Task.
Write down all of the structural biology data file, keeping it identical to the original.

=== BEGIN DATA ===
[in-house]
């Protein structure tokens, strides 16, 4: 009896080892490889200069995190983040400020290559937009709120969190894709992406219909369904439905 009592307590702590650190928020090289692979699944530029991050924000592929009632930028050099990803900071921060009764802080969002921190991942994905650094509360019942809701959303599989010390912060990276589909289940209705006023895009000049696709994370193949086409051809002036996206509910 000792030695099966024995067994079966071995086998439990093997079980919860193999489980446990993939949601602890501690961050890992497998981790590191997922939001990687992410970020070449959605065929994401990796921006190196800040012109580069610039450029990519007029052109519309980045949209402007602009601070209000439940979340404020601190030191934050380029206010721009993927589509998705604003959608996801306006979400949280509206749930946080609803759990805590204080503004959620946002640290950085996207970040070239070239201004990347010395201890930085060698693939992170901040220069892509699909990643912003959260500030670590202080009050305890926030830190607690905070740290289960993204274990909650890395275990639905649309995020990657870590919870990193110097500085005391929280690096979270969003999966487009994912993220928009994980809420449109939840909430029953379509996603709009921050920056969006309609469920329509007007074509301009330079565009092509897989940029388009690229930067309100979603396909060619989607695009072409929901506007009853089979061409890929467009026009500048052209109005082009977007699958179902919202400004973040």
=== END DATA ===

[in-house]
């Protein structure tokens, strides 16, 4: 009896080892490889200069995190983040400020290559937009709120969190894709992406219909369904439905 009592307590702590650190928020090289692979699944530029991050924000592929009632930028050099990803900071921060009764802080969002921190991942994905650094509360019942809701959303599989010390912060990276589909289940209705006023895009000049696709994370193949086409051809002036996206509910 000792030695099966024995067994079966071995086998439990093997079980919860193999489980446990993939949601602890501690961050890992497998981790590191997922939001990687992410970020070449959605065929994401990796921006190196800040012109580069610039450029990519007029052109519309980045949209402007602009601070209000439940979340404020601190030191934050380029206010721009993927589509998705604003959608996801306006979400949280509206749930946080609803759990805590204080503004959620946002640290950085996207970040070239070239201004990347010395201890930085060698693939992170901040220069892509699909990643912003959260500030670590202080009050305890926030830190607690905070740290289960993204274990909650890395275990639905649309995020990657870590919870990193110097500085005391929280690096979270969003999966487009994912993220928009994980809420449109939840909430029953379509996603709009921050920056969006309609469920329509007007074509301009330079565009092509897989940029388009690229930067309100979603396909060619989607695009072409929901506007009853089979061409890929467009026009500048052209109005082009977007699958179902919202400004973040």